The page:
I thought coming here that this was going to be all farm work and not as much prayer/circle time. I think more people should live simplier but not to this extreme.
I am surprised to have learned certain things from this trip. It’s not so much where you start as where you end. You followed your mission to the best of your abilities.
This is a peaceful quiet place and you could let go of your life at home. We got to experience many different things and try new challenges.
You opened our eyes about consumerism and tried to show us how simple living works, I really enjoyed living simply. It’s peaceful and beautiful on the farm.
The mission of alternative to the consumer culture was definitely accomplished. The way of life based on the Gospels was not so visible to me.
Instead of that mindset of our consumer world you decided to choose your own, to make life not like a conveyer belt in the pollution spewing factory that is my world. You’ve made it fun, enjoyable, complex and intriguing. Your world is out of the ordinary and goes against what I’ve been used to. I love that.
My sister and I were drawn to St. Francis Farm by the honest and practical voice that rose from the descriptions we read both on the St. Francis Farm website and the WWOOF online directory. Living and working on the farm for close to a week, we have not been let down but encouraged by the company of Joanna, Zachary, and Lorraine.
This past winter within the snowy woods of Maine, after a discussion of our interests and their intermingling with our environmental concerns, Amy and I decided to spend our summer on a journey of experiential learning revolving around sustainable agriculture and living. After much time with our noses in the WWOOF directory, Amy and I were fortunate to discover St. Francis Farm.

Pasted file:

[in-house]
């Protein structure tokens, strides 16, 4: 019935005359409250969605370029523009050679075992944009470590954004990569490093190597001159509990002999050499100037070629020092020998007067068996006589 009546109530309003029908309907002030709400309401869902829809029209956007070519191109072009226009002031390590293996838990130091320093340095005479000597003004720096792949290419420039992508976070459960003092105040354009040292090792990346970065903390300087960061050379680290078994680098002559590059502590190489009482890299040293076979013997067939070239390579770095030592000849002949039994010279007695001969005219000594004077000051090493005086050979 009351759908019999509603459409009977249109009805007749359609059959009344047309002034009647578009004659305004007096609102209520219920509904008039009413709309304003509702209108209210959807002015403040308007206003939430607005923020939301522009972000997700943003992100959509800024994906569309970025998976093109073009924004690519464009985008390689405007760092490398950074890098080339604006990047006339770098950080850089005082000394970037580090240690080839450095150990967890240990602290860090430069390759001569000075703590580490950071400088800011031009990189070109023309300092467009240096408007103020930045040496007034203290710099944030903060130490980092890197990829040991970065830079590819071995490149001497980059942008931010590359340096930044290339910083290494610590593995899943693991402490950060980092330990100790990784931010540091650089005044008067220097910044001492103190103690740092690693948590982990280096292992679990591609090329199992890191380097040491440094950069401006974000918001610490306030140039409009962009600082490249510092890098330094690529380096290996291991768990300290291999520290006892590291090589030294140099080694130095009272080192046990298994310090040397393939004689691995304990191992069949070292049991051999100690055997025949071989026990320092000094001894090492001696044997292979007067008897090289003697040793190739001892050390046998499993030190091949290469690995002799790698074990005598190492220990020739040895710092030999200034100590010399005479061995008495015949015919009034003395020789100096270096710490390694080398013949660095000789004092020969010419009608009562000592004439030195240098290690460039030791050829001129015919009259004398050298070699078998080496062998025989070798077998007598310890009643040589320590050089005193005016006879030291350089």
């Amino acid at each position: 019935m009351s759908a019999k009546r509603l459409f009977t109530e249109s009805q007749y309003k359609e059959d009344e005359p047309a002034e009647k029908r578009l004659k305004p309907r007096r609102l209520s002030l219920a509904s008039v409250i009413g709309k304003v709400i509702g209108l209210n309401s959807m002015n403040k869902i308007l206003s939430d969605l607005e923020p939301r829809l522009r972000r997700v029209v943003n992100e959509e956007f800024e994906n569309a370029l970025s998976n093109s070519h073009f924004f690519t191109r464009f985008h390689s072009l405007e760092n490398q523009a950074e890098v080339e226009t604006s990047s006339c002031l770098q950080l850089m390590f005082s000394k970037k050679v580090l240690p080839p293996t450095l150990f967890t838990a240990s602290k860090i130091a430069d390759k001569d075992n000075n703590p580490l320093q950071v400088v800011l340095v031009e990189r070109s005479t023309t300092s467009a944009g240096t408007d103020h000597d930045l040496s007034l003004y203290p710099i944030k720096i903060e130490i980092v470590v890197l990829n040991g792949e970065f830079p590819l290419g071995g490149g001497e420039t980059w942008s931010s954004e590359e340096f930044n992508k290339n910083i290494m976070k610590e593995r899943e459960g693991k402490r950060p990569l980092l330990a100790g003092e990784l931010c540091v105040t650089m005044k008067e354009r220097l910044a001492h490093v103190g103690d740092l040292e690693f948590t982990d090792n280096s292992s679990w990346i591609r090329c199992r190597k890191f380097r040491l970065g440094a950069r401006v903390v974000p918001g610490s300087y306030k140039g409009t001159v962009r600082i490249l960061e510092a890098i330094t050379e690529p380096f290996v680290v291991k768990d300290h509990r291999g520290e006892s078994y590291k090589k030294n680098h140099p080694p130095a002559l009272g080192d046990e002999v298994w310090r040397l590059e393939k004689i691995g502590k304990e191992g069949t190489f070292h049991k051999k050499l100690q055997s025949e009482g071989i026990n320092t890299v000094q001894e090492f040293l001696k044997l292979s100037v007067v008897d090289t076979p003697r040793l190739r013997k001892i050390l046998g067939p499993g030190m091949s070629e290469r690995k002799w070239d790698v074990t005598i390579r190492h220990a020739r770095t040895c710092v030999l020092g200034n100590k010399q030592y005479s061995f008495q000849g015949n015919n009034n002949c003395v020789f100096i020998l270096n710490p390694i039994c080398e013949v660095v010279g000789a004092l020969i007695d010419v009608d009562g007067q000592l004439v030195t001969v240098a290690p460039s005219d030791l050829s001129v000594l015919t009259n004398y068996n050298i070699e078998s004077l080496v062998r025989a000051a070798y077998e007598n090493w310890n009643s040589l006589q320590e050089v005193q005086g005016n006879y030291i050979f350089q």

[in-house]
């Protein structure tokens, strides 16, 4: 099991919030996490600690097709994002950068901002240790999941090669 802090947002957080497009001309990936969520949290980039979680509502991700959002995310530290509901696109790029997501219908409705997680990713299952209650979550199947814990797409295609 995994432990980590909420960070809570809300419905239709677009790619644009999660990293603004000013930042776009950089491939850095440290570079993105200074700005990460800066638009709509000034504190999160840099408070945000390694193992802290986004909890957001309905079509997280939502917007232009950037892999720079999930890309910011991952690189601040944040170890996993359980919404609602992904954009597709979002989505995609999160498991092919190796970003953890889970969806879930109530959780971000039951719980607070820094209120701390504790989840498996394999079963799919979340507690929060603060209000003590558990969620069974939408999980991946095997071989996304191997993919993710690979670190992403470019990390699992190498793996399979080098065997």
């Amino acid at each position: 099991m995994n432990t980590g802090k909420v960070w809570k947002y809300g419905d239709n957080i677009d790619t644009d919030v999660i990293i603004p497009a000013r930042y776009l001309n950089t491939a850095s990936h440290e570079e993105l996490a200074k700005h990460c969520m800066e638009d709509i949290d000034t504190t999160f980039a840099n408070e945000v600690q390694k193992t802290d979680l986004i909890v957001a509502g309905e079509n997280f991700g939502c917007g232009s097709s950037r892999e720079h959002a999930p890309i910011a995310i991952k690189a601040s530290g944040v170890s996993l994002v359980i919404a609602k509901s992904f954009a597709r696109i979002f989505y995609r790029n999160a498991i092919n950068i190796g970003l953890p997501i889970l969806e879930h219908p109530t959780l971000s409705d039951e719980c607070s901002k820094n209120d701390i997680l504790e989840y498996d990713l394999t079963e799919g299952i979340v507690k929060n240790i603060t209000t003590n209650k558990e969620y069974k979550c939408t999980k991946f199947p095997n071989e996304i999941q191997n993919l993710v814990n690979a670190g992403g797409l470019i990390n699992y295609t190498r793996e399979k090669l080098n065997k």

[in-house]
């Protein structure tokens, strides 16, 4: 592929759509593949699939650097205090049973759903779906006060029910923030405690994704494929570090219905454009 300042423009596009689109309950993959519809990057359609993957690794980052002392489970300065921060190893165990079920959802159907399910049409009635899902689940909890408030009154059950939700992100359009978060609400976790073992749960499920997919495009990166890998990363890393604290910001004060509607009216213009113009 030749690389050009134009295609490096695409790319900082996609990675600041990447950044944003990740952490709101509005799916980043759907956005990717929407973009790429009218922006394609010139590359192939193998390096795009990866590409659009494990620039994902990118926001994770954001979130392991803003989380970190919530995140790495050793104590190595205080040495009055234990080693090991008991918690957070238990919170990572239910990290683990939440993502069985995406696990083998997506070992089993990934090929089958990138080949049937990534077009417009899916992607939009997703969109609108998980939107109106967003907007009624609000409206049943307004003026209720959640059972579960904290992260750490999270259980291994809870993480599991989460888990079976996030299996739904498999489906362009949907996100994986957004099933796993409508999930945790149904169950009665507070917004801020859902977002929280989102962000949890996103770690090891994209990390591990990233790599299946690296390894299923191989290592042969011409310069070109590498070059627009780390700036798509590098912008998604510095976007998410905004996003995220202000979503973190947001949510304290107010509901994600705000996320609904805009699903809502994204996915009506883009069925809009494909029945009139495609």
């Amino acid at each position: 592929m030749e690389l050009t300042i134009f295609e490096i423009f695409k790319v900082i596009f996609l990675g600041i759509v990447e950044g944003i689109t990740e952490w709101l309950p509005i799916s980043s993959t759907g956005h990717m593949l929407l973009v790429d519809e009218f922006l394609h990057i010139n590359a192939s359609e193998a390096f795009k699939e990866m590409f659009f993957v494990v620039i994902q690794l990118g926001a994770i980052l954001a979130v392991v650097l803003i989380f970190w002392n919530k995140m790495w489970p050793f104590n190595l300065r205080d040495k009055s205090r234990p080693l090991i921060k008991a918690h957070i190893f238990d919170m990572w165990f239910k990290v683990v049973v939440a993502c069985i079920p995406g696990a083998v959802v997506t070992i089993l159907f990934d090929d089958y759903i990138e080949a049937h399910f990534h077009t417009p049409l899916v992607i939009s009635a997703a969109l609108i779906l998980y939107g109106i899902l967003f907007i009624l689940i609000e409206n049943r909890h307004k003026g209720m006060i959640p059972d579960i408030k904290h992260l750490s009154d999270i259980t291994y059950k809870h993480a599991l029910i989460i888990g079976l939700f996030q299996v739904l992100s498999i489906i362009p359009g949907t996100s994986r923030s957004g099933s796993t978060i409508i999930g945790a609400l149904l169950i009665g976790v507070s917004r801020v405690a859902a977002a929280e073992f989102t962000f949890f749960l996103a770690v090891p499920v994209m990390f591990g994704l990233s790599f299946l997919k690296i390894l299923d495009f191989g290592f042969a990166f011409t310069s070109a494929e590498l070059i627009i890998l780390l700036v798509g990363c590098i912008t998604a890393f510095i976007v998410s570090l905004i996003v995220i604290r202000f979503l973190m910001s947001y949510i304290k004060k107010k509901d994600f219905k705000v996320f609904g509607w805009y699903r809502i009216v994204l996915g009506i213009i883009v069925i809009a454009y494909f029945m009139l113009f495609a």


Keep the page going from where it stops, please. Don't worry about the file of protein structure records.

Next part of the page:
In the short while we have been here, we have worked with Joanna in the garden and greatly enjoyed the stories and songs shared among seedlings, weeds, and compost. We have assisted in the milking of Shasta and Poppy, the farm’s lovely Alpine goats. After which Lorraine taught us how to make Cider Vinegar Queso Blanco. Along with the goat cheese, Lorraine has produced marvelous meals consisting of the farm’s asparagus, onions, lettuce, pigs, eggs, and homemade bread. These meals were accompanied by interesting discussions on lifestyle, environmental ethics, books and beyond. The conversations continued after supper time as we enjoyed some of the many trails on this 180 acre farm. These walks heightened our environmental awareness as we were informed of the various bird songs, nesting areas, and other plants and wildlife such as napping baby raccoons and trillium that were pointed out to us on the way.Amy and I are grateful to have found this area of common ground and growth and feel that St. Francis Farm has acted as a fertile beginning to our journey and research of sustainability in the environments and minds of America. Thank you Joanna, Zachary, and Lorraine for thoughts, teachings, and interest.